An important piece of Ireland’s maritime history is the star of a new exhibition that has just opened in Dun Laoghaire.
The 100-year-old ‘Dunleary Lifeboat’ No. 658 was the first motor lifeboat provided by the civil service fund and has an excellent wartime rescue record.
She was built in 1919 and was stationed in Dun Laoghaire harbour from 1919 to 1939. During her service at the station, the lifeboat saved 55 lives.
The boat was recently brought back from the UK, where she was destined to be scrapped, but a group of local south Dublin enthusiasts, The Dunleary Lifeboat Project, garnered enough support to transport the boat back to The Coal Pier in Dun Laoghaire, where she is currently stored.
Brian Comerford from Dalkey is one of the original founders of The Dunleary Lifeboat Project. He told Dublin Gazette he is delighted the boat is back in the town.
“The significance of this boat is important because of what it stands for, as it was the last chance for those in peril. If the lifeboat wasn’t coming, nobody was.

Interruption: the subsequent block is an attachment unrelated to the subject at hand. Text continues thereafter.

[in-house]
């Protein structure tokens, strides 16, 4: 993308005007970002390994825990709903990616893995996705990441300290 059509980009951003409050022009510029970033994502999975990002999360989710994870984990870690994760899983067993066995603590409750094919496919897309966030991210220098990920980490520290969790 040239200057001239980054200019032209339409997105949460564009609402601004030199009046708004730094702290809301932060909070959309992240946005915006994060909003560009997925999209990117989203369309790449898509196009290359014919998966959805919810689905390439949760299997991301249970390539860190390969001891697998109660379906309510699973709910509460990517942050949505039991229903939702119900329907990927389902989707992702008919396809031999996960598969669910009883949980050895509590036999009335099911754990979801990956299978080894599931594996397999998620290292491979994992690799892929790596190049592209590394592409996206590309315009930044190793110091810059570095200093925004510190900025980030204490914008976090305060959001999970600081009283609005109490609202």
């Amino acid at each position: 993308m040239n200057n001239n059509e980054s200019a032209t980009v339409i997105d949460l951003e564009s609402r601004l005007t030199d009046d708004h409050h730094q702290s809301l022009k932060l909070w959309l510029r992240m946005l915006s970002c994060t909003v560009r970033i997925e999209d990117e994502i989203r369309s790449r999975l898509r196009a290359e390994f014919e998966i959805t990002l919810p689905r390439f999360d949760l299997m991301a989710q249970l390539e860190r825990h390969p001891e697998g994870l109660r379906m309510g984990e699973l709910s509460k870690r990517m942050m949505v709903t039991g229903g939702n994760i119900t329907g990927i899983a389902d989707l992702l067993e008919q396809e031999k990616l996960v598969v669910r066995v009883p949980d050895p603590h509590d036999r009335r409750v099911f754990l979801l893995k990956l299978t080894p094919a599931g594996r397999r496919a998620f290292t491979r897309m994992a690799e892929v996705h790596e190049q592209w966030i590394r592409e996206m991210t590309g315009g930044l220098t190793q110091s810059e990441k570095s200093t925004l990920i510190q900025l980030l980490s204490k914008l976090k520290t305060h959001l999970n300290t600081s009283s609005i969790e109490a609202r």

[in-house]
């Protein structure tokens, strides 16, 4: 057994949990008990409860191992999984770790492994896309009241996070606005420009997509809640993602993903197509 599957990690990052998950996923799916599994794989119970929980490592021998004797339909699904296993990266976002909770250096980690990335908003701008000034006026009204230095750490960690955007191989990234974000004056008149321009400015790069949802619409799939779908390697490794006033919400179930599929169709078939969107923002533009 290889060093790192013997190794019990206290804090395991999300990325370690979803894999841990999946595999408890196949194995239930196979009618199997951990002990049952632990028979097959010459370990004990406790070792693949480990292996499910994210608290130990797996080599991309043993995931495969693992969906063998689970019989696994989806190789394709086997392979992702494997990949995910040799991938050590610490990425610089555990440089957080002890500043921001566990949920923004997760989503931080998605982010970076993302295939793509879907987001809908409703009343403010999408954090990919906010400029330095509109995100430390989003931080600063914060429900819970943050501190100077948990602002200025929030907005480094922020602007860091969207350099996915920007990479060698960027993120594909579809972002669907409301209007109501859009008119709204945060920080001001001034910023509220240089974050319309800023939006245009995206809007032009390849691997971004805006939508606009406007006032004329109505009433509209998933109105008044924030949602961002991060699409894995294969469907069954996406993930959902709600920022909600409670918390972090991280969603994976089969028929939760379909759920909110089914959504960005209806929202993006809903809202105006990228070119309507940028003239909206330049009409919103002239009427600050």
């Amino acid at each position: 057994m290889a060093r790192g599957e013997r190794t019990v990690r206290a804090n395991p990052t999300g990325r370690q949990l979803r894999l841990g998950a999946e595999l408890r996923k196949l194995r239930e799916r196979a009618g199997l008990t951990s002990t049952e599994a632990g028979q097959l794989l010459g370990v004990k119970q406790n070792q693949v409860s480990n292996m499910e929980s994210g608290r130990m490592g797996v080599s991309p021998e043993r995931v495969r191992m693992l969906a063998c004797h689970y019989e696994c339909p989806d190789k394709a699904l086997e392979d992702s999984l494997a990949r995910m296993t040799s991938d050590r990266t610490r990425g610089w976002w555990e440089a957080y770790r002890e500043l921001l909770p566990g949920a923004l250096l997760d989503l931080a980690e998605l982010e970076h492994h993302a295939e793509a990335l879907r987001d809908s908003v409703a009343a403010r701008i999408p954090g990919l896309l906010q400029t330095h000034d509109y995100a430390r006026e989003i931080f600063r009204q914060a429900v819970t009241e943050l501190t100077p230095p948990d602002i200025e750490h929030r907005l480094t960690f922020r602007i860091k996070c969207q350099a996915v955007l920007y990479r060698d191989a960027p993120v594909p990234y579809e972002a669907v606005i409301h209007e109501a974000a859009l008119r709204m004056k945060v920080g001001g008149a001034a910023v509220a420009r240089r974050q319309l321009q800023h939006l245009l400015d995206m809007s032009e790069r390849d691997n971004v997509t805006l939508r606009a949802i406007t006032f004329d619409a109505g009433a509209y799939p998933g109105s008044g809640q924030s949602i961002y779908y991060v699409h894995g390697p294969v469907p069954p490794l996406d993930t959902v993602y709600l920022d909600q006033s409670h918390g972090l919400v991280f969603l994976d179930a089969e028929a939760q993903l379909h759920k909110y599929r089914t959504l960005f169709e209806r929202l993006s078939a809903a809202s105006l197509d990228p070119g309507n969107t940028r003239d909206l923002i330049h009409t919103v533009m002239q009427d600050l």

“This is a great opportunity to preserve that part of our shared heritage, as the people that crewed this boat were ordinary people that would have lived and worked around the Harbour of Dun Laoghaire.”
Brian said he is looking forward to the boat being fully restored. “It will represent all of the people of this area and what they stand for, willing to help their fellow man in time of need and without question.
“It will also be a wonderful way to educate people about the marine environment and to be more inclusive, to consider and respect each other. It will also be a great tourist attraction as well.”
The 100-year-old Dunleary Lifeboat exhibition is being presented by The Dunleary Lifeboat Project in partnership with students from Sallynoggin College of Further Education.